Pleasure and action make the time seem short. Like our valiant Moor though with barely the determination. Indebted in an odd way to some dreadfully ponderous journeys that opened space for reading, of course more of Pascal Quignard’s brooding.
The most ravishing of Seagull Books’ Quignard publications to date must surely be The Sexual Night, whose lavish production makes up almost for my inability to track down an original copy of Quignard’s Sex and Terror, by all accounts equally striking. Quignard’s probing of being, sexuality and our origins is constructed around depictions of sexual imagery from across the ages. He questions how art is used as metaphor and artifice for the sexual night, that darkness that precedes our birth.
Quignard writes, ‘Desire is a much “blacker” thing, a much more “atrocious” thing than modern societies present it as being. The inner meaning of desire is a “ray of darkness”.’ He turns once again to myth to trace out the nature of this blackness and its essential nature. Sex, reading in its broadest sense, nature and death: the quintessence of being.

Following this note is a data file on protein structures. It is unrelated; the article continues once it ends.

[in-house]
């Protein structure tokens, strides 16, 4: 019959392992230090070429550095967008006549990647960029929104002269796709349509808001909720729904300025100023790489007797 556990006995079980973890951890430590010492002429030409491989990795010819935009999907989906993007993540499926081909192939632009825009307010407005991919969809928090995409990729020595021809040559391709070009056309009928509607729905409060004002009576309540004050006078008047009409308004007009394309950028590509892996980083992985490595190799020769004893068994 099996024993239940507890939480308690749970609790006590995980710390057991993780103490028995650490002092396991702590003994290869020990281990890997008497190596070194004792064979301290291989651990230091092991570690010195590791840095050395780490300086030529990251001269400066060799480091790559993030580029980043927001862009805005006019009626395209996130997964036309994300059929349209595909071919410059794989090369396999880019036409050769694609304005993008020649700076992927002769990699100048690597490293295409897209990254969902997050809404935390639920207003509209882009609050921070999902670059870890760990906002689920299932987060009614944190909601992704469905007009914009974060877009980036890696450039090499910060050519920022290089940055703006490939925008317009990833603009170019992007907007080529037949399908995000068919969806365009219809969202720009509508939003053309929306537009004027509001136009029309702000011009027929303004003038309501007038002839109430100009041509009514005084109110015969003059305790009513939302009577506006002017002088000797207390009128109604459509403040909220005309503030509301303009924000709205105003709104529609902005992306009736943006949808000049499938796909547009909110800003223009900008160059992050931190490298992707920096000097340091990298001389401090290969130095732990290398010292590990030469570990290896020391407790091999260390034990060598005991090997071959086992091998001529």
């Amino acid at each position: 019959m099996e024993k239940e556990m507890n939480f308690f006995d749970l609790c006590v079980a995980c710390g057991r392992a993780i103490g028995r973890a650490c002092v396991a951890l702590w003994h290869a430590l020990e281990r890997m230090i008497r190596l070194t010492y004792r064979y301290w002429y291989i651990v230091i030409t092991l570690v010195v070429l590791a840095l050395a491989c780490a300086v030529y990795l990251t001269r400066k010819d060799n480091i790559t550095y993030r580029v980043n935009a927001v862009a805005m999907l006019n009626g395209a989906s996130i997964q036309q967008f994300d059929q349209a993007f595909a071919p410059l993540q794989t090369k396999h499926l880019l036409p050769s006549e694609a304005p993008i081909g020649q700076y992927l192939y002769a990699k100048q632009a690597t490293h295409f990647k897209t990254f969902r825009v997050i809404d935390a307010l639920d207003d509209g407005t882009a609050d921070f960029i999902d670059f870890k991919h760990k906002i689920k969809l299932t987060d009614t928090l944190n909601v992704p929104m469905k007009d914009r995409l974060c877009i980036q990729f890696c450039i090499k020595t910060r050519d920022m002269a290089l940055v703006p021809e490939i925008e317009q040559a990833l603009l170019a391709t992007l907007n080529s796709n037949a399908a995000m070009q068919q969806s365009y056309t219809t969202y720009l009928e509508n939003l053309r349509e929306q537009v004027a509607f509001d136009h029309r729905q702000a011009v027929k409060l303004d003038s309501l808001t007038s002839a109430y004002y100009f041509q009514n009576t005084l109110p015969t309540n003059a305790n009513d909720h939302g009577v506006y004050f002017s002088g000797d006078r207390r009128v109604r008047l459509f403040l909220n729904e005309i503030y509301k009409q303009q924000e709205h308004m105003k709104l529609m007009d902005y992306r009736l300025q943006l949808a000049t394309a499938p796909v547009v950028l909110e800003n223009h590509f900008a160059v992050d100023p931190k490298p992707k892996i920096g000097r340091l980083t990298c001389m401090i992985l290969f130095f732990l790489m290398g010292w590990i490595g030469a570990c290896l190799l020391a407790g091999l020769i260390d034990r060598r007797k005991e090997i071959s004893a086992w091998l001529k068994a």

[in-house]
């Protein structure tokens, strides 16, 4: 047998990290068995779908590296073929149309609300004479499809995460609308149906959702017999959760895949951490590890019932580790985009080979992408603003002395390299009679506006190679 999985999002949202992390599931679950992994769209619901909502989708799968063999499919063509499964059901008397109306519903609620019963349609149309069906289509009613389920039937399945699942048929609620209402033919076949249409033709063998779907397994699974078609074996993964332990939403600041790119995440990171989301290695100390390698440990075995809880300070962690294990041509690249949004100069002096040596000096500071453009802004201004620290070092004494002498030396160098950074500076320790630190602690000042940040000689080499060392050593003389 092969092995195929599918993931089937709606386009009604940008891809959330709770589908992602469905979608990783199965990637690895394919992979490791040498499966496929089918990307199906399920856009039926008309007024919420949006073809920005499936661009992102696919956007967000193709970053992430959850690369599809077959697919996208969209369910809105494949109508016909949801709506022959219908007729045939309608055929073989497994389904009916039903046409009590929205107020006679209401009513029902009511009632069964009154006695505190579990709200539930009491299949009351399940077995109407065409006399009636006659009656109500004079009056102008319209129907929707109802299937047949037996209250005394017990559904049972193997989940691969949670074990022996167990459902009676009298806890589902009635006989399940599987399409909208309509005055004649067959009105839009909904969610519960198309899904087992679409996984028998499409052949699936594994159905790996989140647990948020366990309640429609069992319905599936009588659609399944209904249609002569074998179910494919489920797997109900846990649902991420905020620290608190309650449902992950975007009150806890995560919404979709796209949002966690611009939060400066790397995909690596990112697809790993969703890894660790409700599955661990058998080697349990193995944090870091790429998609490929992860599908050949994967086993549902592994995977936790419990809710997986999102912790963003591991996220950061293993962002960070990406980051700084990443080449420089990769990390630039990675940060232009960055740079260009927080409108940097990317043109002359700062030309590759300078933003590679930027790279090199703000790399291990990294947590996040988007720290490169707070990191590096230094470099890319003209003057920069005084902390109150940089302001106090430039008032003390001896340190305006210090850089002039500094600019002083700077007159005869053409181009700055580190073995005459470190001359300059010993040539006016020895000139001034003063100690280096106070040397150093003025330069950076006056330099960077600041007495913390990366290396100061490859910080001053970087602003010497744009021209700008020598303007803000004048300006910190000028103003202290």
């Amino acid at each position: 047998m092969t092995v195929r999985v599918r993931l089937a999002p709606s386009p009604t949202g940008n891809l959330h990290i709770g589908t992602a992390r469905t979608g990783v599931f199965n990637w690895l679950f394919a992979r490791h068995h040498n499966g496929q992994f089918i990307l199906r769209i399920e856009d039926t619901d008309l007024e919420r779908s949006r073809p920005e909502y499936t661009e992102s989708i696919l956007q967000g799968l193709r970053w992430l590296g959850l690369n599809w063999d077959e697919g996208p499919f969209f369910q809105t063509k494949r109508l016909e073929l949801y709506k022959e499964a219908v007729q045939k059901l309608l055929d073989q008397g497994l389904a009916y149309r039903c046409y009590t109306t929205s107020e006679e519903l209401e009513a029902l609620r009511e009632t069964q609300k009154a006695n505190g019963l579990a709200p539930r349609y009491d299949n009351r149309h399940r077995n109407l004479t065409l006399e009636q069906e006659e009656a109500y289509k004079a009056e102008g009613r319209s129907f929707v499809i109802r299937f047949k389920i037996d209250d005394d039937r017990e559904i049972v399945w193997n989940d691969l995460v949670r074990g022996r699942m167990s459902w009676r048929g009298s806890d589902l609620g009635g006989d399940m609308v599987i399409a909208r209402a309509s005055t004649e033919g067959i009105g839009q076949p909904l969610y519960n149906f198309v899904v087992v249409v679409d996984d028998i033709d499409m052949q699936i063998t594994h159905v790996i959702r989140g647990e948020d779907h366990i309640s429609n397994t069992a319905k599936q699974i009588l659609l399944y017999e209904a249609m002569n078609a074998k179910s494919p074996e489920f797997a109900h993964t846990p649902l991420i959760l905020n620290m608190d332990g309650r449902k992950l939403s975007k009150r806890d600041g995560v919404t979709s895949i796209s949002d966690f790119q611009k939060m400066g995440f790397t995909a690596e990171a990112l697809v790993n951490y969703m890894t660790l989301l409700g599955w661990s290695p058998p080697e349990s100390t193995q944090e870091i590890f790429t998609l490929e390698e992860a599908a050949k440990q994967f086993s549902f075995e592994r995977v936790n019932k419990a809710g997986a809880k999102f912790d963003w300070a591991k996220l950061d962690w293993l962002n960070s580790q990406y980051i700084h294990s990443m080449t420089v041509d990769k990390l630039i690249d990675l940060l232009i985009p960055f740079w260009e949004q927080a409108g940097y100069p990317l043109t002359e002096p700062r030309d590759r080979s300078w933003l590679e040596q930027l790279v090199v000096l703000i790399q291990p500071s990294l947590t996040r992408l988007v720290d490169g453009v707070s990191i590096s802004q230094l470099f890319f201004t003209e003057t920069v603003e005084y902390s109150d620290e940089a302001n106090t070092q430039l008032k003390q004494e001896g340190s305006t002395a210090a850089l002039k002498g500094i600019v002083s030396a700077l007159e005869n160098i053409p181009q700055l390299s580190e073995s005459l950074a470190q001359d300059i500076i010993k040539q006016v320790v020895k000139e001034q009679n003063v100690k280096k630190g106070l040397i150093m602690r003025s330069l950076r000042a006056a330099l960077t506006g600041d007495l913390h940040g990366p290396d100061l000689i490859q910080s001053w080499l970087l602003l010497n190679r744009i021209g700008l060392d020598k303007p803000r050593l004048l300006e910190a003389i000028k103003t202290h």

His On Wooden Tablets: Apronenia Avitia, a less necessary, odder publication from Burning Deck, not without charm; like scrabbling to brush the dust off some fragments in order to piece together the narrative of a life from shopping lists, to-do lists and diary jottings.
Otherwise this week, thinking on flowerville’s a song for staying in, and continuing to explore Jaeger’s Paideia Volume 1, this week’s chapter on Archilochus who took Homeric epic and turned it inward to express both personal and mass sentiment, and Sappho, tenth among Muses, who went further inward to describe innermost sensation with a simplicity and sensuousness that is rarely matched,